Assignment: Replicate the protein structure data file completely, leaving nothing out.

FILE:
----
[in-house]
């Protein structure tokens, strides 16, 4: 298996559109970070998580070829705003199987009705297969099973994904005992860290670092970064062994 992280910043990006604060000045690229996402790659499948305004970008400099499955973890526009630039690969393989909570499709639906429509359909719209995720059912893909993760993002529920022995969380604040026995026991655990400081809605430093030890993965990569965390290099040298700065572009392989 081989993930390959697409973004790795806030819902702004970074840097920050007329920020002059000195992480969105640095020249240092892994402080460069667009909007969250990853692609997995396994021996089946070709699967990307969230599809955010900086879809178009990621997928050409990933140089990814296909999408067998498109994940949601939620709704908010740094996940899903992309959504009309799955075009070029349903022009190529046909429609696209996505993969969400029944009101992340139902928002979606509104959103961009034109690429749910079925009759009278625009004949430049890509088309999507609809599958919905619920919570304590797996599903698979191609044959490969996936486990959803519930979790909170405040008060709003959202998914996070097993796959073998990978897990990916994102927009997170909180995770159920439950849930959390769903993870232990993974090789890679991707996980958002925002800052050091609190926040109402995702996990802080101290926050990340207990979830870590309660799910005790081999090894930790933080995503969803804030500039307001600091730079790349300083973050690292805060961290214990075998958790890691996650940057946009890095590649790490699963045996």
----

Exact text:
[in-house]
């Protein structure tokens, strides 16, 4: 298996559109970070998580070829705003199987009705297969099973994904005992860290670092970064062994 992280910043990006604060000045690229996402790659499948305004970008400099499955973890526009630039690969393989909570499709639906429509359909719209995720059912893909993760993002529920022995969380604040026995026991655990400081809605430093030890993965990569965390290099040298700065572009392989 081989993930390959697409973004790795806030819902702004970074840097920050007329920020002059000195992480969105640095020249240092892994402080460069667009909007969250990853692609997995396994021996089946070709699967990307969230599809955010900086879809178009990621997928050409990933140089990814296909999408067998498109994940949601939620709704908010740094996940899903992309959504009309799955075009070029349903022009190529046909429609696209996505993969969400029944009101992340139902928002979606509104959103961009034109690429749910079925009759009278625009004949430049890509088309999507609809599958919905619920919570304590797996599903698979191609044959490969996936486990959803519930979790909170405040008060709003959202998914996070097993796959073998990978897990990916994102927009997170909180995770159920439950849930959390769903993870232990993974090789890679991707996980958002925002800052050091609190926040109402995702996990802080101290926050990340207990979830870590309660799910005790081999090894930790933080995503969803804030500039307001600091730079790349300083973050690292805060961290214990075998958790890691996650940057946009890095590649790490699963045996």